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The Blog—

By Richard Romano
Published: November 27, 2012

The Blog—or specifically, The Blogger—refuses to use terms like “B----k F---y” or “C---r M-----y” to refer to the initial rounds of shopping carnage associated with the holiday season, much less actually participate in them. (The Blogger can’t recall the last time he actually started Christmas shopping before December 20th, and admits he often ends up incurring more in shipping costs than in actual gift costs. He is not proud of this, but c’est la vie.) The Blogger also has grown weary of statements like X is the new Y.” Anyway, I came across some news stories about a new service called yerdle (and, yes, spelled with a lowercase “y,” for reasons passing understanding), that aims to make retail more environmentally friendly by connecting Facebook friends who are looking for certain items with others who actually have said items. Says the San Francisco Chronicle:
So, for example, instead of buying a new chain saw to cut down a tree, a yerdle member can find someone in their area with a chain saw to loan or give away, without charge.
This assumes, perhaps, there would be anything environmentally friendly about a chainsaw or, especially, cutting down a tree, but we grok the point. yerdle Yerdle (I’m sorry, but I don’t care about your branding and I cannot start a sentence with a lowercase letter) was cofounded by former Sierra Club president Adam Werbach and former Walmart exec Andy Rubin.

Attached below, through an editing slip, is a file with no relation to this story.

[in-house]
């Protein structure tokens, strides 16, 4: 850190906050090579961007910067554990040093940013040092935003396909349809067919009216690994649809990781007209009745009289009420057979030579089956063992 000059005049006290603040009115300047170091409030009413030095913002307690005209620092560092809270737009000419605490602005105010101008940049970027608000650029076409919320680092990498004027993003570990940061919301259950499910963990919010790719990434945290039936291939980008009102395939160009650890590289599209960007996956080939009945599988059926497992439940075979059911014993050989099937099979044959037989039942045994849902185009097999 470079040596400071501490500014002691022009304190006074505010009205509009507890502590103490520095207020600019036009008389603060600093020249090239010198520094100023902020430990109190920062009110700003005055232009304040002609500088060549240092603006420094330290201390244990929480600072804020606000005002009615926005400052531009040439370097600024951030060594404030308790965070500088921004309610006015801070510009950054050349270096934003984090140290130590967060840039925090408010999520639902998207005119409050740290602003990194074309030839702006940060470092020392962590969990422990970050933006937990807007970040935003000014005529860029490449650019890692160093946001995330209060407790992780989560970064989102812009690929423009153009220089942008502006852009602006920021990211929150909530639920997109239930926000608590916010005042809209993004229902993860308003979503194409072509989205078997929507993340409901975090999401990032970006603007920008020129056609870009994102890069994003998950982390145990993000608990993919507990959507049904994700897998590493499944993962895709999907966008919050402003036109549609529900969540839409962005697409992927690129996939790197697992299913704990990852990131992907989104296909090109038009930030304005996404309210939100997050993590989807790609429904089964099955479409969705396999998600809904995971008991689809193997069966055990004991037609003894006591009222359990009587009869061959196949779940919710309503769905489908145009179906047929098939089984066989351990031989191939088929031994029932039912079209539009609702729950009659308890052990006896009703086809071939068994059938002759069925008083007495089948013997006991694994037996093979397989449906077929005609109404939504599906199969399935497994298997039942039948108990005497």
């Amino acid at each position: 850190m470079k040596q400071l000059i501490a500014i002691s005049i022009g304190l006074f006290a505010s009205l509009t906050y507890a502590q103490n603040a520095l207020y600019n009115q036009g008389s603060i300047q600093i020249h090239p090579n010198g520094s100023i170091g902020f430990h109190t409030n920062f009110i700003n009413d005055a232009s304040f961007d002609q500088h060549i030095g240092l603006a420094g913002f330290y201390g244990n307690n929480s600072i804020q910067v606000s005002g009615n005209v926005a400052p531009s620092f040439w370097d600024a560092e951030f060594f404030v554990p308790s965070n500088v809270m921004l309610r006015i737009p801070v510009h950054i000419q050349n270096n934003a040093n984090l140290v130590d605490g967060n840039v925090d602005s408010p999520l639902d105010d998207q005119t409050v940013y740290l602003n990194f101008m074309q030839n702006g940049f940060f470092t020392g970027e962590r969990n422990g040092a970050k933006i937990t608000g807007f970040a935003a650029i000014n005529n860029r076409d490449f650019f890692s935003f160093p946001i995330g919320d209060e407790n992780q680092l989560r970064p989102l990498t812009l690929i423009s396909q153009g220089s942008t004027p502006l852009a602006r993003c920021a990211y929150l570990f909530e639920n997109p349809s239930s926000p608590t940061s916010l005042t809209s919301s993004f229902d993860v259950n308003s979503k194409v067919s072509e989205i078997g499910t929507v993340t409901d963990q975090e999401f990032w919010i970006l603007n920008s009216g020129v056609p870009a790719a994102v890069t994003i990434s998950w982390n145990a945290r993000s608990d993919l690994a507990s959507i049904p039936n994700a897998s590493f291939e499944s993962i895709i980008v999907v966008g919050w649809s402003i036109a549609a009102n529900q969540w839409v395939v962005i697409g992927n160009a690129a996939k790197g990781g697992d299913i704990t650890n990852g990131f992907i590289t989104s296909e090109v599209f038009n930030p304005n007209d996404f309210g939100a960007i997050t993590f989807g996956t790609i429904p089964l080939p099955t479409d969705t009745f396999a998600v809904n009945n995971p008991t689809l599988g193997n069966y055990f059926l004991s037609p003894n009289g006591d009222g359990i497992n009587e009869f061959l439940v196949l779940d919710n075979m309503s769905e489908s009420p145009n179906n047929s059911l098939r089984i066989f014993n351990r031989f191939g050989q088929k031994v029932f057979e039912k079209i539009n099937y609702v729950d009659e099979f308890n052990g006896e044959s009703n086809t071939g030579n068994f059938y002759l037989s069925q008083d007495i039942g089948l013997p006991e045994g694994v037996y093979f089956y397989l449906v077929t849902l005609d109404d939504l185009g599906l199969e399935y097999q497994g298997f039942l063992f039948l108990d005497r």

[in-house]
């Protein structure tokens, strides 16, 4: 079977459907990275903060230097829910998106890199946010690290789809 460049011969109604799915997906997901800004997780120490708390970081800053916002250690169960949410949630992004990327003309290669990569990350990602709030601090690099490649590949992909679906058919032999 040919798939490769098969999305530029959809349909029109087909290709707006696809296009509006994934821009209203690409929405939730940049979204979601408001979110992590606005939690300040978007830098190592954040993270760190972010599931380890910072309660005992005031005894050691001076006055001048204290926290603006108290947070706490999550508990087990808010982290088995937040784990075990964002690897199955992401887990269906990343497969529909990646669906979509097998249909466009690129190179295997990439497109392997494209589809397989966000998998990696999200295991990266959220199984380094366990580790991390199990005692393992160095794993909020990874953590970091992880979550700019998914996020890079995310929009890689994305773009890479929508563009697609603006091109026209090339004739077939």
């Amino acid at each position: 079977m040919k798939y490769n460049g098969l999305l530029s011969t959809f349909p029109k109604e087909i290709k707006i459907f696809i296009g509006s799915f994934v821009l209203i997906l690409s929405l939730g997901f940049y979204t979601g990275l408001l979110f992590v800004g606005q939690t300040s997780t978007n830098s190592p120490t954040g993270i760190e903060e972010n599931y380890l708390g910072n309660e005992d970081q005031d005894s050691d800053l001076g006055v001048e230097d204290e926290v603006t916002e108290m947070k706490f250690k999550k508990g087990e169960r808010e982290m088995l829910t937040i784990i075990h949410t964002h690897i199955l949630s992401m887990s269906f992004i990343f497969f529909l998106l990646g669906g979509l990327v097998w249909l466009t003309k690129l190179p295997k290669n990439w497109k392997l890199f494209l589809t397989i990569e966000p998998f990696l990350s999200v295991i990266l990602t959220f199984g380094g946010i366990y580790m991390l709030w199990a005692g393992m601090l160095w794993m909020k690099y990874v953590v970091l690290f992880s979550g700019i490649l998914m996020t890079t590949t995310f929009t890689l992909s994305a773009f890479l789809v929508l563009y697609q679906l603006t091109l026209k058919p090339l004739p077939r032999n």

progressive-thinking retailers should be “looking at ways not to just sell more things,” [says Werbach]. “In San Francisco, we’re struggling with getting the last 20 percent out of the waste stream and a lot of this comes from new products you buy and the packaging,” he said. “If you can borrow that chain saw from the person next door, the retailer’s job is to help you with what you're trying to do, not just sell you another chain saw.”
The idea is “sharing not shopping,” although I wonder how this really differs from Craigslist or any of a number of other online ways of exchanging goods. Also, how do you give someone something borrowed for Christmas? Isn’t that something George Constanza might do?

Please offer your feedback to Richard. He can be reached at richard@whattheythink.com.



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